When Children Object: Amplifying an Older Child’s Objection to Termination of Parental Rights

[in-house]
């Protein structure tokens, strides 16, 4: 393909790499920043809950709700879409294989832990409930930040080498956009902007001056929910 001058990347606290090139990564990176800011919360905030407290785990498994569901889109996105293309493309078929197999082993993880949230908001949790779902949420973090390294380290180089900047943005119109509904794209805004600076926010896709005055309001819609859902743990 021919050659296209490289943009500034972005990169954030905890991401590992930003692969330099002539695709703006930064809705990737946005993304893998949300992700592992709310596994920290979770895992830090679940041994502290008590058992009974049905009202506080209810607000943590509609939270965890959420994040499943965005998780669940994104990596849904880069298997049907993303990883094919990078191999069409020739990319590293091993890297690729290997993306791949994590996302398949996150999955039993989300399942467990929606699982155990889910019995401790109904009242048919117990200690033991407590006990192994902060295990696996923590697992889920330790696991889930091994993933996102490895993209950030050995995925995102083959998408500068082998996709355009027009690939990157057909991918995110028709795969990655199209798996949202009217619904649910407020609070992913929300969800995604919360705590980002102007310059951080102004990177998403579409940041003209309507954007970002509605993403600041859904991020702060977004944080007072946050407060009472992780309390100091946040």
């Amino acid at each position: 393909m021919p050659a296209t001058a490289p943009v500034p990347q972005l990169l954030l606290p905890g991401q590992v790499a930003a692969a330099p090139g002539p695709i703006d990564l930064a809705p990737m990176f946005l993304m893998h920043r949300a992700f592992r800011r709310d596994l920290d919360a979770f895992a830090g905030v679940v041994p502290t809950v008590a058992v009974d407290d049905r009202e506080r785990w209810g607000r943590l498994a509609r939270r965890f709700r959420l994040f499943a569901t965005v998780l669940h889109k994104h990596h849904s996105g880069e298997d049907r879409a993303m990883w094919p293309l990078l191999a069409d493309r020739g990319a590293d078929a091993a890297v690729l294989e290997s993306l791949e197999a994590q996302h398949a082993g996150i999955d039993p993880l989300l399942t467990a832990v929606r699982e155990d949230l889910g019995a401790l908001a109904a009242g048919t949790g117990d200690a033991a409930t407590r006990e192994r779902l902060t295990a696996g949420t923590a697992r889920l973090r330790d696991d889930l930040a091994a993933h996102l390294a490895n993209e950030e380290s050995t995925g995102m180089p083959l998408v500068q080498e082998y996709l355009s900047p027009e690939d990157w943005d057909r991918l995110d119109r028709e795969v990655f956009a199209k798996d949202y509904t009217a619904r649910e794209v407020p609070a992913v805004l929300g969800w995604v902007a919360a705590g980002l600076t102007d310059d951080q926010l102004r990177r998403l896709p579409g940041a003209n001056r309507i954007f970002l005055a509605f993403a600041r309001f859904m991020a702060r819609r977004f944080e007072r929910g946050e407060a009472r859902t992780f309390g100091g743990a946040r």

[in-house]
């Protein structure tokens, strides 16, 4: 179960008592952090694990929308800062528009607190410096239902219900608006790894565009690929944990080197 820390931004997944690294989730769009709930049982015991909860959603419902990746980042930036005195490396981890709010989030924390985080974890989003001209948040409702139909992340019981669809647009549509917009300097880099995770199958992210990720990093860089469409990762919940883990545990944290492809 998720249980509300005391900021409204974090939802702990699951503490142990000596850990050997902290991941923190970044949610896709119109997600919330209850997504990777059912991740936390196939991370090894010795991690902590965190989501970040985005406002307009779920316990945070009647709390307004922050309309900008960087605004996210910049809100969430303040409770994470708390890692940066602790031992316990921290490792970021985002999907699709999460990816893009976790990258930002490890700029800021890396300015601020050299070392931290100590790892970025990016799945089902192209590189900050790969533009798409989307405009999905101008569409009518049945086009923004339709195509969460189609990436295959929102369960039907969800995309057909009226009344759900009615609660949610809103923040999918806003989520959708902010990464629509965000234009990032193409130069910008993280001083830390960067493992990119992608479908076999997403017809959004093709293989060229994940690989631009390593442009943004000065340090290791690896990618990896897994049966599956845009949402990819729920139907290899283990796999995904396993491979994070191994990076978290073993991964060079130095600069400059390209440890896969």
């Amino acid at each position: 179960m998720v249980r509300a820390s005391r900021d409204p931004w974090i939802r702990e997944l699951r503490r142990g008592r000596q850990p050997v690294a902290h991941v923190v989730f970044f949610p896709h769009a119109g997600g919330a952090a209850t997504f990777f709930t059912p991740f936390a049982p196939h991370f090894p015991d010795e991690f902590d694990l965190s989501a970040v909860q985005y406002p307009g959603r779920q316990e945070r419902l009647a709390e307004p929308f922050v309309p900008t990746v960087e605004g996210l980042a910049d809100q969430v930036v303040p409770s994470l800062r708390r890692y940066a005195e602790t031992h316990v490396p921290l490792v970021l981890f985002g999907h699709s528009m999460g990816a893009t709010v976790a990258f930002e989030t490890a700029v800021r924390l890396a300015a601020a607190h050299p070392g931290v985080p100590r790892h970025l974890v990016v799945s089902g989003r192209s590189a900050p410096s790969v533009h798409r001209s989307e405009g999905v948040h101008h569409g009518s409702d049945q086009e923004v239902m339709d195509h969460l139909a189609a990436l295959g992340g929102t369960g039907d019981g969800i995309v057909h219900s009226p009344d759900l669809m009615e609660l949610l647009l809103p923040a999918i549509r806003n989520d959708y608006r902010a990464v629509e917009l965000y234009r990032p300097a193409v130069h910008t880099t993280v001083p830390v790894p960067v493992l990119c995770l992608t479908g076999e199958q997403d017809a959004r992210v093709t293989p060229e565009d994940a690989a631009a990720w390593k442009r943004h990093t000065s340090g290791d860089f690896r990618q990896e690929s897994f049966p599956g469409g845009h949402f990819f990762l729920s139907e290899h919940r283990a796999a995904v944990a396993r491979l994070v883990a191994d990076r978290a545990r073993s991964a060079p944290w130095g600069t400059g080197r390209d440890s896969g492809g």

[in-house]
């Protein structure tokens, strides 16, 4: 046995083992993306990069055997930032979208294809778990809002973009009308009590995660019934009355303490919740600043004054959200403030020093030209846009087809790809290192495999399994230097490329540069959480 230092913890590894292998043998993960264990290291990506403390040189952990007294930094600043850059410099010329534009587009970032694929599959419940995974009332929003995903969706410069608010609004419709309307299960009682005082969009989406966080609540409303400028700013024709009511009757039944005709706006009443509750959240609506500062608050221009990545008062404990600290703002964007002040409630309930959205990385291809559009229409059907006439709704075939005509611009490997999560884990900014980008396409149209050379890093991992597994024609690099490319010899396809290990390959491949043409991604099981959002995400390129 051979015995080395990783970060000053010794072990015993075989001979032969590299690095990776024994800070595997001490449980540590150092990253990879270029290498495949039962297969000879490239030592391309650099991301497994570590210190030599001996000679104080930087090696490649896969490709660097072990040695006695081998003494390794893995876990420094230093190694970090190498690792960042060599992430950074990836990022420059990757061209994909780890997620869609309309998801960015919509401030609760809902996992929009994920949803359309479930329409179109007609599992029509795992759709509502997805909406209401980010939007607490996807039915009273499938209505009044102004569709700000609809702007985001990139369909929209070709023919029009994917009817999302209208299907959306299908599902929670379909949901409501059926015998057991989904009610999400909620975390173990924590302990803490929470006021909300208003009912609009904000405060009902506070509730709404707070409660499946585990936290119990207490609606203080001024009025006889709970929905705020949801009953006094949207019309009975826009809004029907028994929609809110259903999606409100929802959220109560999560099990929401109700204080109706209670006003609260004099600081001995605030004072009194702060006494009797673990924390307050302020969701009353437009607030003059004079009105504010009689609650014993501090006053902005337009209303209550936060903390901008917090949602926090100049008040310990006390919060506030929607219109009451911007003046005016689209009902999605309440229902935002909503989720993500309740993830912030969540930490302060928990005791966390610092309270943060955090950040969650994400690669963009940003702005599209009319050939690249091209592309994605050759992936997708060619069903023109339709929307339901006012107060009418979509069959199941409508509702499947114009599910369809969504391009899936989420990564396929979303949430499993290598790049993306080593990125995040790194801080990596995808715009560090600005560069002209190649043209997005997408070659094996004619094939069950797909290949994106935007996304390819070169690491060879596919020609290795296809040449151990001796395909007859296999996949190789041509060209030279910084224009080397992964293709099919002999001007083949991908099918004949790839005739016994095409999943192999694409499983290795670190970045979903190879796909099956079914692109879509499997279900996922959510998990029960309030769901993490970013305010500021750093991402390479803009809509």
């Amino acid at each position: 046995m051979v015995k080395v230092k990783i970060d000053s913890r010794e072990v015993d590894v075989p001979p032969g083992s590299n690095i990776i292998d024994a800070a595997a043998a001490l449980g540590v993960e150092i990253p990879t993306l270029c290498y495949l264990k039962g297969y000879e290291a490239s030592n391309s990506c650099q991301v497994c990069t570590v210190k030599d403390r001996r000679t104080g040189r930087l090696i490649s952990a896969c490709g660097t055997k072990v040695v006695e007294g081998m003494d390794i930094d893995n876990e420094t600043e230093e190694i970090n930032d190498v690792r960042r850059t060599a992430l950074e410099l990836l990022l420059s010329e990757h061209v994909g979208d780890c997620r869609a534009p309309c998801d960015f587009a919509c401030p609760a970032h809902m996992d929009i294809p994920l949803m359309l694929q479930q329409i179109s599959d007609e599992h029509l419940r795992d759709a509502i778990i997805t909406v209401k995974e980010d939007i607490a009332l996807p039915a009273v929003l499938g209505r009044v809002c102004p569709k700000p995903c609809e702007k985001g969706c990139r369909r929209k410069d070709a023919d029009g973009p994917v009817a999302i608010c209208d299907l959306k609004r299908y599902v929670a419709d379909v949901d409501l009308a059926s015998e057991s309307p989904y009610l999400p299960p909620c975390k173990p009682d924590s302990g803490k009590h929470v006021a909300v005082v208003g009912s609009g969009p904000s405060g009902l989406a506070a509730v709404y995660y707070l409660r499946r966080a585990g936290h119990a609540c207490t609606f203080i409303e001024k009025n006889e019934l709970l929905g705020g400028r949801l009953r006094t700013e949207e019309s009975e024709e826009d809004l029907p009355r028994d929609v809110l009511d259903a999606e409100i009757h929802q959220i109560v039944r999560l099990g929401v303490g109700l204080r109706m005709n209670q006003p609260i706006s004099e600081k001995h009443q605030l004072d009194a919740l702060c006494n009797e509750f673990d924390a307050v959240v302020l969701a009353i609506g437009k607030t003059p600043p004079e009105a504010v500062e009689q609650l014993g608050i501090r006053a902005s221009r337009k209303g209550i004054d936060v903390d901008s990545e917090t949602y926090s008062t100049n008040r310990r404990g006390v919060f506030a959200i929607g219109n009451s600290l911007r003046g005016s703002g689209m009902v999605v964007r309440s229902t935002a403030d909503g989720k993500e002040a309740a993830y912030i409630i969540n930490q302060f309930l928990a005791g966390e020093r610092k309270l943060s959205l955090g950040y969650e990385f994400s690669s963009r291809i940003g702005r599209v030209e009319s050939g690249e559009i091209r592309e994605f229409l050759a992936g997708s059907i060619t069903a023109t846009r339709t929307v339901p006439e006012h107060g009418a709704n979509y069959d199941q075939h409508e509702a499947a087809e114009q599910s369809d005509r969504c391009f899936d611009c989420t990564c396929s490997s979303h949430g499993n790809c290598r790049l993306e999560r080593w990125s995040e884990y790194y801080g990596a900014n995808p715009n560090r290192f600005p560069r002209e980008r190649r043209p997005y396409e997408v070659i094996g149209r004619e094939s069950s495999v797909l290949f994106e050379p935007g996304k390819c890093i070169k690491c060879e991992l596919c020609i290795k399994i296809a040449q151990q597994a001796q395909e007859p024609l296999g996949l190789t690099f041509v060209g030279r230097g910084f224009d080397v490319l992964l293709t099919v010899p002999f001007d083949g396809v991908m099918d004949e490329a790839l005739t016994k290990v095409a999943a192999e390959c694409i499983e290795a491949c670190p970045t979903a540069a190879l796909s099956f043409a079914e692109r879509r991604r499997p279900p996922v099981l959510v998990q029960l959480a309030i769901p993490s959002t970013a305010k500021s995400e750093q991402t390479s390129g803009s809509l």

Each year, thousands of children become wards of the state when a court terminates the legal rights of their parents. Between 2010 and 2014, more than 307,000 children lost their legal relationships to their parents in Termination of Parental Rights (TPR) proceedings. A growing percentage of child welfare cases involve older children. At the same time, too many young people lose their legal relationships with their parents without a family waiting to adopt them. The stakes are high for children in TPR cases; nonetheless, many children—even older children—cannot meaningfully participate in proceedings. Moreover, TPR cases threaten parents’ and children’s rights to familial association. Nonetheless, courts have struggled with how to incorporate the perspectives of older children in TPR cases. Children infrequently attend court proceedings, and the court may receive competing narratives regarding the child’s position. Children are not always represented by lawyers in TPR proceedings, and when they do have legal representation, it may only be by a guardian ad litem (GAL) who presents her position on what is in the child’s best interests, rather than advocating for what the child actually wants. This Article explores how courts should address an older child’s objection to TPR and ensure meaningful consideration of the child’s perspective. A small minority of states give courts the discretion to decline to terminate parental rights when an older child objects to termination. In states with such an exception, how should courts handle older children’s perspectives? What is the proper weight to give an objection? How should courts decide whether to terminate parental rights when an older child objects? This Article addresses these questions in three parts. First, the Article describes the state statutes that create exceptions to TPR when an older child objects and analyzes the case law relating to those exceptions. Second, the Article outlines why consideration of a child’s objection makes sense from legal and social work perspectives, especially in light of our current understanding of child development and legal decision-making in other contexts. Finally, the Article argues that states should adopt a hybrid version of the objections to termination currently in place in Virginia and Iowa. It also considers concerns of practical implementation.